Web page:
It has come to my attention that this is graduation season. Students are graduating with their four-year degrees and students in High School will soon be graduating too. While others are going to further their education, there is a fresh batch of young people who have decided they are ready to enter the working world as full-fledged adults and maybe further their education later on down the road of life. I’ve noticed an increase in the number of people who are about to graduate from high school or are at that age where they are getting ready for college coming to the office and showing up at the libraries. When they come in to write their resumes or sign up for NCWorks on our computers, it seems to be so natural to them. So that’s what they’re teaching children in schools these days. Kudos to the education system that has prepared the youth to be so adaptable to technology.
I’ve been thinking a lot about the power of positive energy and attitude. I want to share a writing with you by Charles Swindoll on attitude, “The longer I live, the more I realize the impact of attitude on life. Attitude, to me, is more important than facts. It is more important than the past, than education, than money, than circumstances, than failures, than successes, than what other people think or say or do. It is more important than appearance, giftedness, or skill. It will make or break a company … a church … a home. The remarkable thing is we have a choice every day regarding the attitude we will embrace for that day. We cannot change the inevitable. The only thing we can do is play on the one string we have, and that is our attitude … I am convinced that life is 10% what happens to me, and 90% how I react to it. And so it is with you … we are in charge of our Attitudes.” And, so I ask, how is your attitude?
Chelsea’s Chats: Jane Sterner
“If your actions inspire others to dream more, learn more, do more and become more, you are a leader.”
— John Quincy Adams
One-Stop System Manager Jane Sterner exemplifies what it means to be a Manager. Her enthusiasm, commitment and passion for what she does is demonstrated in all aspects of her work. This is shown in many ways including whenever she visits an NCWorks Career Center she takes time to talk with all the employees she encounters, there is no employee too insignificant to talk with. Those who are lucky to be supervised by her say she is the best boss they have ever had, she is never too busy to give them guidance or be a sounding board when needed. Jane was kind enough to take a few minutes out of her busy schedule to answer a few question about herself.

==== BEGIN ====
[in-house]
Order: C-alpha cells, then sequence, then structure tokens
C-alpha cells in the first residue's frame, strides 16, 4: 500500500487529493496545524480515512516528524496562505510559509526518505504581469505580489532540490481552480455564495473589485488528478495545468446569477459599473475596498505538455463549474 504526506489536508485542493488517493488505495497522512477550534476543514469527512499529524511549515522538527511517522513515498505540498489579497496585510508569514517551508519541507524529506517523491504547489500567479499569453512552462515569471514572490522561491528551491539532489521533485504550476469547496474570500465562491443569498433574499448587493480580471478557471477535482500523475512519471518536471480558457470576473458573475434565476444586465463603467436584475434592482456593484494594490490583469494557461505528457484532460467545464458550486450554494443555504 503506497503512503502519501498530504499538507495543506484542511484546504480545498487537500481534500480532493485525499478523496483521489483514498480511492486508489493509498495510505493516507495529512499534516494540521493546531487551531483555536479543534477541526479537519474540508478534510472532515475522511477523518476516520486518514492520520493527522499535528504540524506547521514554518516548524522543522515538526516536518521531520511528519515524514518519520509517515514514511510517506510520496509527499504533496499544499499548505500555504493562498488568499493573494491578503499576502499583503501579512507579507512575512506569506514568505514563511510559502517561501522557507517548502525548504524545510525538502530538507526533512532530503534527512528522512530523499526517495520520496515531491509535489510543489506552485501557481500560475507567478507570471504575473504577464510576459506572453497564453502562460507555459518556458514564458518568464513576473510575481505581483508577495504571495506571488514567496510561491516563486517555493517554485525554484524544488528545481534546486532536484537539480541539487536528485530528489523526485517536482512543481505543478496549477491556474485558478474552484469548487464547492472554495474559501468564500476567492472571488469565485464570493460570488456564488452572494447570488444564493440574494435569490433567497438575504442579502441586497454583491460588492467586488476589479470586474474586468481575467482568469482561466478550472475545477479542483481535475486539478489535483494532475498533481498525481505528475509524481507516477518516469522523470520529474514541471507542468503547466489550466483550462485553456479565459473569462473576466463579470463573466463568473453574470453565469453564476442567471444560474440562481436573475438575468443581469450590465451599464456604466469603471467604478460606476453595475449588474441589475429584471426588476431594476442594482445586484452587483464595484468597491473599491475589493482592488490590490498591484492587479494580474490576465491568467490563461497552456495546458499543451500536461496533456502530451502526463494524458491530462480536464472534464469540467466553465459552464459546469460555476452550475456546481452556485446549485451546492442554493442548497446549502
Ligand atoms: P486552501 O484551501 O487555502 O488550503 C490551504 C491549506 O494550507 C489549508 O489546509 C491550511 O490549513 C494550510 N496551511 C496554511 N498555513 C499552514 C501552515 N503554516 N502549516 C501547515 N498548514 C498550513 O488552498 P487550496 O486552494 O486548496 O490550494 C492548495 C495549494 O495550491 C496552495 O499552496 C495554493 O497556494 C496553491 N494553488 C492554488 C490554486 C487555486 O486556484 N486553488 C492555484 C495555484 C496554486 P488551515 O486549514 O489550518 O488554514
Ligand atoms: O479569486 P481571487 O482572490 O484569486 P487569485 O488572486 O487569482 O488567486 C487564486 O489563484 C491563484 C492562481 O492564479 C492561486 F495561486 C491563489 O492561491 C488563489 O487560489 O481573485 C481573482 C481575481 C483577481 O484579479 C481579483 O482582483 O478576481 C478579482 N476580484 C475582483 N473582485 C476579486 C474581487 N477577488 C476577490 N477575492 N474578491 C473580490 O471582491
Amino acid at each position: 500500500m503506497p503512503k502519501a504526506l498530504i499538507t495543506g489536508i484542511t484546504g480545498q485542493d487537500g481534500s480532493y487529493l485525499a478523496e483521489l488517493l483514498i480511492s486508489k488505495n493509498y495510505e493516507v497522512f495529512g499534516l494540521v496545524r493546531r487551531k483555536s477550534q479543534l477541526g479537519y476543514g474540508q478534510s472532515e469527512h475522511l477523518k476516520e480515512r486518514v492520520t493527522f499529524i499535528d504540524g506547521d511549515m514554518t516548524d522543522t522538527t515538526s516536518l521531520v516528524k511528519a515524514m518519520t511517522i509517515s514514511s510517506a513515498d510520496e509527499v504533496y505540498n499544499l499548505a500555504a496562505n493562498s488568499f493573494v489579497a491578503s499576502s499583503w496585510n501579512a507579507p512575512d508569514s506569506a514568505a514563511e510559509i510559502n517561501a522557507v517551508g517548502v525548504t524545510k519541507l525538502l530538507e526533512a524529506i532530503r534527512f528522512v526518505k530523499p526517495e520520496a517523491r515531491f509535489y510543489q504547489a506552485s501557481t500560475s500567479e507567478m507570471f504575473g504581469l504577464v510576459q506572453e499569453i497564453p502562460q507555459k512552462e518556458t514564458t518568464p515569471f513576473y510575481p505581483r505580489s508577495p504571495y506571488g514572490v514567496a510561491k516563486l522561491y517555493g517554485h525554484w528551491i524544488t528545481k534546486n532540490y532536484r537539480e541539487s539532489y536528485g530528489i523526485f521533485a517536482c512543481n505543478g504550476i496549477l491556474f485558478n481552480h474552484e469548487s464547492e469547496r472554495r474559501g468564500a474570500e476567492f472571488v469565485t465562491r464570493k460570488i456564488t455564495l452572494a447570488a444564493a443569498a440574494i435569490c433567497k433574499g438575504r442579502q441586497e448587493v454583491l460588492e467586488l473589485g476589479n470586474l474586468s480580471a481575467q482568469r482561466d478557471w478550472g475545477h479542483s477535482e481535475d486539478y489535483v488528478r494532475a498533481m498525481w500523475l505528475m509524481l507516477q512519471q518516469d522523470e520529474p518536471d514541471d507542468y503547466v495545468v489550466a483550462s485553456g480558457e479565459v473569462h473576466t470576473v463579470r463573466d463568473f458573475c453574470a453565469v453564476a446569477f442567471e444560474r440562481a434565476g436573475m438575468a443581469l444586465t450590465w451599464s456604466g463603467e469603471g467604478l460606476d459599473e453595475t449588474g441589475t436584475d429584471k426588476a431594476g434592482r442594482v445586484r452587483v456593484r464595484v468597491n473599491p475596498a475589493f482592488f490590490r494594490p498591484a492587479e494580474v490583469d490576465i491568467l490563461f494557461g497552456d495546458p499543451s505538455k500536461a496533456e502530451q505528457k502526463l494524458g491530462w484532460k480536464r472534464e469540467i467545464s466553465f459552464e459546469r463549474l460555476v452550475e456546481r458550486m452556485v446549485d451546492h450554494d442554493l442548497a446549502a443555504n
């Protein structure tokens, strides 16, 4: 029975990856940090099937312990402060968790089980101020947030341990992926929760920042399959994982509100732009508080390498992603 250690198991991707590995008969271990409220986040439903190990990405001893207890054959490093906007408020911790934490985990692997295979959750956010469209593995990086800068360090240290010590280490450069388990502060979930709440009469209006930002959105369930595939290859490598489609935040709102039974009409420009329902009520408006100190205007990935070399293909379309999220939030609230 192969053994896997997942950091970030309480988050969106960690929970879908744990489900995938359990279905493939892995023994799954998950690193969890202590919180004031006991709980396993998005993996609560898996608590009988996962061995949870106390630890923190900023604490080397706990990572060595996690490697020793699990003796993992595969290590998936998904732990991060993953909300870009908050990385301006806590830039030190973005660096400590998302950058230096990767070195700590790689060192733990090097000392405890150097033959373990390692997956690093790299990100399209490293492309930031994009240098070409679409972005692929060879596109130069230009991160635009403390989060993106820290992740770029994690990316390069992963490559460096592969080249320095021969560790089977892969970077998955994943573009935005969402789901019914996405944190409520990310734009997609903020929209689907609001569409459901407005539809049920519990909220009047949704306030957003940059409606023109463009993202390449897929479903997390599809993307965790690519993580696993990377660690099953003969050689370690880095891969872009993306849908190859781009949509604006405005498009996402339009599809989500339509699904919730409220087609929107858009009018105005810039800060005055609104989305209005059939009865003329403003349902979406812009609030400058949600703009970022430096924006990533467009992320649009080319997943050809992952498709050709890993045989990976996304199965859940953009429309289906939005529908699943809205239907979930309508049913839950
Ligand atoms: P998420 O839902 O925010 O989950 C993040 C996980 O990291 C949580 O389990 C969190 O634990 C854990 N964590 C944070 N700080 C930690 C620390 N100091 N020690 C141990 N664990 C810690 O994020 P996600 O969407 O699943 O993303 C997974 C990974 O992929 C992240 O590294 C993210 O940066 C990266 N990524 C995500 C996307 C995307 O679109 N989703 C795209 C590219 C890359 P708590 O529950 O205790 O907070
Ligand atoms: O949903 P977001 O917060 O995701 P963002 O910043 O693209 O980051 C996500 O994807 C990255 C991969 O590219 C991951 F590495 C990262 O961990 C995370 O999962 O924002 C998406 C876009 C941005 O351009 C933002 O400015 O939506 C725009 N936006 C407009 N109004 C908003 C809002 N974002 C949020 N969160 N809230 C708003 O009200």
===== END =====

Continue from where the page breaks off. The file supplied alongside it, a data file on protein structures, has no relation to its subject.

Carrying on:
- Where did you grow up?
Born and raised in Raleigh, North Carolina. I currently live in Cary. I have traveled a lot of places, but there is nowhere else I would rather live.
- Where did you go to school? What did you study?
Organization Management at Mount Olive College
- Any family members or children?
I have two older sisters. Yes, I am the baby of the family and very spoiled and sheltered. Currently, I am married with two children, a son in Austin, TX who works for Apple and a daughter who works for the Cat Clinic in Morrisville. And, of course, I have a granddaughter who is the pride of my life right now at 6 months old. Being a grandmother brings a whole new dimension to my life.
Along with my cat, Cali, I also have four additional cats, two inside and two outside. A litter of 4 was born under my porch a few years ago and we were able to catch three of them and the mother and have them fixed. My daughter socialized two of them (mother and baby) and brought them inside. The other two only show up at feeding time. In addition to the cats, I have a rabbit, named Phoenix.
- Tell us a little about your professional interests, career path, and what brought you to where you are today.